I've often wondered about the phrase "safe and sound." It seems like a common phrase that most English speakers understand, but it also seems quite old-fashioned to me. I read about it, and I understand it goes back all the way to the 14th century, but I've been unable to find its first use. Are people aware of any other popular usages over the years that would explain how it would remain commonplace after all these centuries -- despite "sound" not commonly meaning "whole" in modern times?
It is the ancient and still used meaning of sound of free from injury, healthy that is used in the common saying "safe and sound":
- "free from special defect or injury," c.1200, from Old English gesund "sound, safe, having the organs and faculties complete and in perfect action," from Proto-Germanic *sunda-, from Germanic root *swen-to- "healthy, strong".
- Out of danger and unharmed, as in It was a challenging climb, so I'm relieved they got home safe and sound. [c. 1300 ]
Early usage examples:
1594, William Shakespeare, The Comedy of Errors, act 4, scene 4,:
- Fetch our stuff from thence: I long that we were safe and sound aboard.
1570 The Scholemaster: Or Plaine and Perfite Way of Teachyng Children:
- Who, by his wisedome and honestie, by his example and authority, may be able to kepe them safe and sound, in the feare of God...
Geoffrey Chaucer (1340-1400) uses hole and sounde with the meaning of safe and sound.
OED - s.v. sound a. sound, healthy; safe, unharmed [See hole3 adj., sounde2 adv.]
(A Lexical Concordance to the Works of Geoffrey Chaucer)
If you look in the dictionary, you'll find two definitions for the word 'sound':
Sound (2): "free from injury, damage, defect, disease, etc.; in good condition; healthy; robust"
As in 'sound in body and mind' which is used in a legal context for being healthy mentally and physically.
So 'sound' does really mean 'whole' it's just not that well-used. And words phrases stay in use arguably forever once they become idiomatic. You can see a few here that clearly have very little relevance now but are still widely understood today.
This explanation from here tells it all:
Meaning 'unharmed, free from injury,' this phrase was first recorded in Middle English around the beginning of the 14th century C.E. It dates to a time when the secondary definition of sound - 'whole, not damaged or injured' - was more commonly used. (It is this definition that gives us the expression of sound body and mind, which is still used today.) With this older meaning in mind, the phrase is actually very straightforward. In ancient or modern times, it was always a good thing to return to your loved ones with all of your body parts still attached and functional.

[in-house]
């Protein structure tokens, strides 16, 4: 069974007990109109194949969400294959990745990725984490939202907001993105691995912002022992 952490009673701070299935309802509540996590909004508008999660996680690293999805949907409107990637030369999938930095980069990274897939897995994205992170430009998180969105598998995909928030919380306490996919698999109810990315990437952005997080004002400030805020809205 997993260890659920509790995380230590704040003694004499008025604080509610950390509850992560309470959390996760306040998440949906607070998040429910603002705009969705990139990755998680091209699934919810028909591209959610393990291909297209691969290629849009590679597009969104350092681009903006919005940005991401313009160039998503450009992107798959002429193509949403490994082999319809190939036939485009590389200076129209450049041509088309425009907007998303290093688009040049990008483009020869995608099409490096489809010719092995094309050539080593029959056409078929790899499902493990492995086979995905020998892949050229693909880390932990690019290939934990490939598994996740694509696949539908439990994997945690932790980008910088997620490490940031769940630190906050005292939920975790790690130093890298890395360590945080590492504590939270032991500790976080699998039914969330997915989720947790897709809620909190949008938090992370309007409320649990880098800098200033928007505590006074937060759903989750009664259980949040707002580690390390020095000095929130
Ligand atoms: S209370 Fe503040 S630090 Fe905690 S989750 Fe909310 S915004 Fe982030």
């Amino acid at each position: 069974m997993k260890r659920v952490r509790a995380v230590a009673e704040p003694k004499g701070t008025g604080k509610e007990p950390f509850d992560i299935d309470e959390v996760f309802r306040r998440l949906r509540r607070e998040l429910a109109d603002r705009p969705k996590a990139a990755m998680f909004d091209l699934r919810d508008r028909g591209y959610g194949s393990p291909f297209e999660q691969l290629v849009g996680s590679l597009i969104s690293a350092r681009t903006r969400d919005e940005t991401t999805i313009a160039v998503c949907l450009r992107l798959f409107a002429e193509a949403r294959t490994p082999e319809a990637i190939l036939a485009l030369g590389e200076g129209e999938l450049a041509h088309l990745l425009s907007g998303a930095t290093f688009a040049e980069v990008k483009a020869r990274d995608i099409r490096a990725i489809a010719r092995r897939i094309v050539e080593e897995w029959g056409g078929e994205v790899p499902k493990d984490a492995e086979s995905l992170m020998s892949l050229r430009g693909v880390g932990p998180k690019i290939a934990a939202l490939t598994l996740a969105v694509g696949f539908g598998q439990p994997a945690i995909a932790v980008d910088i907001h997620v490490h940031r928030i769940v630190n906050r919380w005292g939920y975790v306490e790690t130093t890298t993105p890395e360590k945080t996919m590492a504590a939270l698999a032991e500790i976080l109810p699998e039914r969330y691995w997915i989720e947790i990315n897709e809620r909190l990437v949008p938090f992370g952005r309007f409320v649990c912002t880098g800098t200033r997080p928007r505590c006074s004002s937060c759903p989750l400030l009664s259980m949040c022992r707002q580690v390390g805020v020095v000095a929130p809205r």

Sound is still used in the sense conveyed in this passage, but it is largely limited to this phrase. However, this definition remains on MW:
free from flaw, defect, or decay
If you want to go further in depth, this Wiktionary article describes the transition process much more:
From Middle English sound, sund, isund, ȝesund, from Old English sund, ġesund (“sound, safe, whole, uninjured, healthy, prosperous”), from Proto-Germanic *gasundaz, *sundaz (“healthy”), from Proto-Indo-European *sunt-, *swent- (“vigorous, active, healthy”). Cognate with Scots sound, soun (“healthy, sound”), Saterland Frisian suund, gesuund (“healthy”), West Frisian sûn (“healthy”), Dutch gezond (“healthy, sound”), Low German sund, gesund (“healthy”), German gesund (“healthy, sound”), Danish sund (“healthy”), Swedish sund (“sound, healthy”), Irish fétaid (“to be able”). Related also to Dutch gezwind (“fast, quick”), German geschwind (“fast, quick”), Old English swīþ (“strong, mighty, powerful, active, severe, violent”). See swith.
The following Ngram also shows that usage really jumped in the eighteenth century (if you're interested in prevalance):
Don't fear: you can still clearly use the archaic form of sound and be understood.
Hope I could help.
It's not only alliterative, it's one of the common pairings of words with Old English roots with similar words with Old French roots, part of the polyglot that followed the Norman invasion. New and novel, breaking and entering (though the words don't have precisely the same meaning), part and parcel. This is also common in law, as "legal doublets." https://en.wikipedia.org/wiki/Legal_doublet